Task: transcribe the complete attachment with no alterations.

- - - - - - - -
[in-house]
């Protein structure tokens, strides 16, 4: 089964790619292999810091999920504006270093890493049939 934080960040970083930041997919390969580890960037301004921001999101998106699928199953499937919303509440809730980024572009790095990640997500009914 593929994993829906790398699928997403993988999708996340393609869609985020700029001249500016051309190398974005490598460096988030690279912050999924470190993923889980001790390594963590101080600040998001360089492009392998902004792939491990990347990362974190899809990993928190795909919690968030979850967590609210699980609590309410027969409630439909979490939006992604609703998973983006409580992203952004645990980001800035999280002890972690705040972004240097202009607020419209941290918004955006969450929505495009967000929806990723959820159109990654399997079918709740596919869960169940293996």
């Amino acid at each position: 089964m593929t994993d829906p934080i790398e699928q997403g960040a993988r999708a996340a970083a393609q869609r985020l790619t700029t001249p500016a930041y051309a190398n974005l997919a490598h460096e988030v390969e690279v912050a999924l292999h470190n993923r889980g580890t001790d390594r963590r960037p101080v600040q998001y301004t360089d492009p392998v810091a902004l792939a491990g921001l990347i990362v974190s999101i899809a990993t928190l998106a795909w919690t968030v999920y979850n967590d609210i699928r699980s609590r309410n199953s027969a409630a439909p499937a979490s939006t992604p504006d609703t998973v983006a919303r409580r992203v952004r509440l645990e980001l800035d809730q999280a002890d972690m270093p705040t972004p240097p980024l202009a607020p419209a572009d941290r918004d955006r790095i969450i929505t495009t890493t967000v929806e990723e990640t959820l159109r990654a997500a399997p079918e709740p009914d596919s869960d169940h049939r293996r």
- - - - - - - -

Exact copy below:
[in-house]
């Protein structure tokens, strides 16, 4: 089964790619292999810091999920504006270093890493049939 934080960040970083930041997919390969580890960037301004921001999101998106699928199953499937919303509440809730980024572009790095990640997500009914 593929994993829906790398699928997403993988999708996340393609869609985020700029001249500016051309190398974005490598460096988030690279912050999924470190993923889980001790390594963590101080600040998001360089492009392998902004792939491990990347990362974190899809990993928190795909919690968030979850967590609210699980609590309410027969409630439909979490939006992604609703998973983006409580992203952004645990980001800035999280002890972690705040972004240097202009607020419209941290918004955006969450929505495009967000929806990723959820159109990654399997079918709740596919869960169940293996």
């Amino acid at each position: 089964m593929t994993d829906p934080i790398e699928q997403g960040a993988r999708a996340a970083a393609q869609r985020l790619t700029t001249p500016a930041y051309a190398n974005l997919a490598h460096e988030v390969e690279v912050a999924l292999h470190n993923r889980g580890t001790d390594r963590r960037p101080v600040q998001y301004t360089d492009p392998v810091a902004l792939a491990g921001l990347i990362v974190s999101i899809a990993t928190l998106a795909w919690t968030v999920y979850n967590d609210i699928r699980s609590r309410n199953s027969a409630a439909p499937a979490s939006t992604p504006d609703t998973v983006a919303r409580r992203v952004r509440l645990e980001l800035d809730q999280a002890d972690m270093p705040t972004p240097p980024l202009a607020p419209a572009d941290r918004d955006r790095i969450i929505t495009t890493t967000v929806e990723e990640t959820l159109r990654a997500a399997p079918e709740p009914d596919s869960d169940h049939r293996r």